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Relationship Coaching

Use the Rules of Improv to Improve Your Life

Do you wish you could deal with change more effectively?

Live in the present moment?

Be more confident in situations where you feel out of control?

Trust yourself to think on your feet?

As a professional improviser, I’m always finding connections between the skills that improvisers practice and use and the skills that many of us strive to cultivate in our professional and personal lives.

Improv requires you to:

  • Become more comfortable and adept at thinking on your feet
  • Stay present
  • Feel more confident
  • Silence your inner critic
  • Make decisions more easily
  • Adapt to and manage change flexibly
  • Develop strong connections to others
  • Become more confident with the “unplannable”
  • Access your innate creativity
  • Let go of control and let go of the picture you had in your mind
  • Listen well
  • Build trust
  • Collaborate effectively
  • See possibility in all “offers” from others
  • Improve communication

That’s quite a list, right?

How would developing those skills serve you in your professional and personal relationships?

The more I work with my clients who want to enhance their skills in those areas, the more I see how many connections there are between improv and life.

So today I want to teach you the fundamental, number one, golden rule of improvisation:

Say Yes.

What does this mean?

To answer that, here’s a little background terminology.

In improvisation, an offer is anything that is added to an exercise or a scene by any player. Offers can be verbal, physical, energetic/attitudinal, or any combination of those.

In improv, to accept—or say yes—means to take in and incorporate an offer as truth. This is the cornerstone of improvisation—to say yes—to take in and incorporate all offers.

Not just the ones you like.

Not just the ones you would have thought of yourself.

Not just the ones that don’t get in the way of your idea or your plan.

Accept all offers.

Interestingly, when the actors say yes, this is not necessarily the same as the characters agreeing or getting along! The characters can be in conflict even as the actors are in agreement.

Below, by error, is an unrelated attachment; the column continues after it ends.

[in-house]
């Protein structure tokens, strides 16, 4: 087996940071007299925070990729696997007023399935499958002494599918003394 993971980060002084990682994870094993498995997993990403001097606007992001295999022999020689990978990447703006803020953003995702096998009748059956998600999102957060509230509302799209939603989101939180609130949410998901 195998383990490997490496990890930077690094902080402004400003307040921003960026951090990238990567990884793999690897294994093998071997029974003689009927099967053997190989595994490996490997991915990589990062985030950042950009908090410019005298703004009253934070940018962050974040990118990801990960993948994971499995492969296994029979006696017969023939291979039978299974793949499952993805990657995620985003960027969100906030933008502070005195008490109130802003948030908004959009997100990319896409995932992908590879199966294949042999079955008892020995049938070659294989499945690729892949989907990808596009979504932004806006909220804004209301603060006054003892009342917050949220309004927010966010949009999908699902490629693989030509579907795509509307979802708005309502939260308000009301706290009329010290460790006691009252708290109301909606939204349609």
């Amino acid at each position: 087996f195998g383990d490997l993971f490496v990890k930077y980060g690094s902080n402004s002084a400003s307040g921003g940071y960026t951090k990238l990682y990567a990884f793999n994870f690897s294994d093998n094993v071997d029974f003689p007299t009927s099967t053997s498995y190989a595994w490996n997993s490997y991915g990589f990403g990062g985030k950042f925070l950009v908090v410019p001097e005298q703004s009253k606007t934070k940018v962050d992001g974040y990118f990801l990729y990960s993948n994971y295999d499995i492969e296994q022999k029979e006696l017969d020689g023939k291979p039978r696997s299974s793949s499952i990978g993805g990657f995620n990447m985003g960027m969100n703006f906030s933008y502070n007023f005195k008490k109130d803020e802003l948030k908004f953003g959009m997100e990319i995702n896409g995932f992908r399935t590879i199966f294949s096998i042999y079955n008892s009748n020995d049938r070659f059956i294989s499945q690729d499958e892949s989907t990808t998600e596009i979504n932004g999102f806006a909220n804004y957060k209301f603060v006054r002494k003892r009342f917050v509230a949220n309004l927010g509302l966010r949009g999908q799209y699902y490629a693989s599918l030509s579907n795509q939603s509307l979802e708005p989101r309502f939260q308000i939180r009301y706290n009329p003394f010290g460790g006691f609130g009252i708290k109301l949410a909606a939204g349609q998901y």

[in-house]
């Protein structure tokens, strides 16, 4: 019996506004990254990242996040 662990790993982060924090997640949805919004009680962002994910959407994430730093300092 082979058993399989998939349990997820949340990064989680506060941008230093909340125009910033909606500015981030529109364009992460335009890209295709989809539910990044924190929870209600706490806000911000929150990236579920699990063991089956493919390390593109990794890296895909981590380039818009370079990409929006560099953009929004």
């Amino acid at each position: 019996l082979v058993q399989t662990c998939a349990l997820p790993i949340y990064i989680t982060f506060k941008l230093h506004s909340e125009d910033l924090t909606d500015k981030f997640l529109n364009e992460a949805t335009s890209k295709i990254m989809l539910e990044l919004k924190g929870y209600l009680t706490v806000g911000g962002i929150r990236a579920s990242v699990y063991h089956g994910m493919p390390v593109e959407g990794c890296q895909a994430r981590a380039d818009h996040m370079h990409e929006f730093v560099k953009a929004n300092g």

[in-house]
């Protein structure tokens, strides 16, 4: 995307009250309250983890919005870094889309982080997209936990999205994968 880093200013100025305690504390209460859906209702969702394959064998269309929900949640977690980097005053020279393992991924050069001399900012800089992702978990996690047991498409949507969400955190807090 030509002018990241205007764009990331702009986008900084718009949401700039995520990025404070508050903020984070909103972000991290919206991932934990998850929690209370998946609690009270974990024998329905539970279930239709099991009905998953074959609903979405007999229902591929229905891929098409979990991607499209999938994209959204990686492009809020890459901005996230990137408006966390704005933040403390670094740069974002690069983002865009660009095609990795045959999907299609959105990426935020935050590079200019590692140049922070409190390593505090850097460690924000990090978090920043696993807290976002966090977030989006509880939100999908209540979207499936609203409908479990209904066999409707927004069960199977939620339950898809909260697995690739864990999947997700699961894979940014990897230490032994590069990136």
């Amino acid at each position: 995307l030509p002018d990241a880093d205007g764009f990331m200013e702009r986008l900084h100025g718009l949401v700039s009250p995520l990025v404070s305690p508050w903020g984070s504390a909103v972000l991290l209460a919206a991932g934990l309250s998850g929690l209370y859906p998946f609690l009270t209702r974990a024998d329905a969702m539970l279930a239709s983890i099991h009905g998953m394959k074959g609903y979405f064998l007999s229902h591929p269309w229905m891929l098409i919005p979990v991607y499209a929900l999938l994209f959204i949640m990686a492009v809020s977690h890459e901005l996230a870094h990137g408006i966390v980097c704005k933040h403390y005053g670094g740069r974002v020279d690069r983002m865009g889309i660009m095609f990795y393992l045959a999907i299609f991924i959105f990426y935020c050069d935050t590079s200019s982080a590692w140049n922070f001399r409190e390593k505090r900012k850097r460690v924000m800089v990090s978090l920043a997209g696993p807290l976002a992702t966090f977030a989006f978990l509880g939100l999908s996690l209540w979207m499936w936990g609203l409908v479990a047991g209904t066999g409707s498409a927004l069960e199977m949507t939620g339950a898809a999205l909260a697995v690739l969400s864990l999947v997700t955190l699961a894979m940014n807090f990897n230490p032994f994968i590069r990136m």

A: (hoisting a bag onto a top bunk and rubbing teary eyes) My baby girl—your first day of college! I can hardly believe it!
B: Muh-om! (putting down a box) Please, lower your voice! I don’t want everyone on the hall to hear you calling me your baby!

Here, the actors are in agreement while the characters are in conflict.

What’s the opposite of accepting?


To block is to ignore, deny, or not incorporate an offer. This compromises the truth of the scene and the rapport among the players and with the audience.


A: My baby girl—your first day of college! I can hardly believe it!
B: What are you talking about, old man? You’re not my mother!


A: My baby girl—your first day of college! I can hardly believe it!
B: This isn’t college—it’s a circus! Don’t you see the elephant?

On stage, blocking may generate a “cheap laugh,” but always at the cost of the scene and the relationship between the actors.

Fine–that’s what blocking looks like in improv. So what does blocking look like in real life?

Many communication challenges in “real life” are due to blocking.

In life, as in improv, we tend to block when:

  • we want to stay in control.
  • we aren’t really listening—we’re busy in our own heads, laying our own plans, or don’t believe the other person has anything of value to add (you can’t say yes to what you can’t hear or don’t even notice!).
  • we are afraid of moving forward; saying yes means we might have to change, get unstuck, or venture into the unknown (something might actually happen!).

How do we normally block people?

  • We throw up walls and refuse to talk.
  • We say  “BUT…”
  • We dismiss or ignore input because “this is just the way I am/things are.”
  • We dig in our heels and hold tight to our rigid view, sometimes repeating our own idea over and over and over again.
  • We shut the other person down with sarcasm or mocking.

And often, just as in improv, blocking injures the rapport in our relationships and brings progress to a screeching halt.

If you want to learn 3 simple improv exercises you can try to help you practice saying YES and to develop the other skills of improv, listen to my recent radio show, YES! and…Use the Rules of Improv to Improve Your Life.

You’ll also get 5 more rules of improv, and find out how to use these rules to improv your professional and personal life. Click here to listen and learn how these rules can help you in dating, family relationships, partnerships, and professional relationships.

In what area of your life or relationship do you want to start saying YES? Tell us in the comments.

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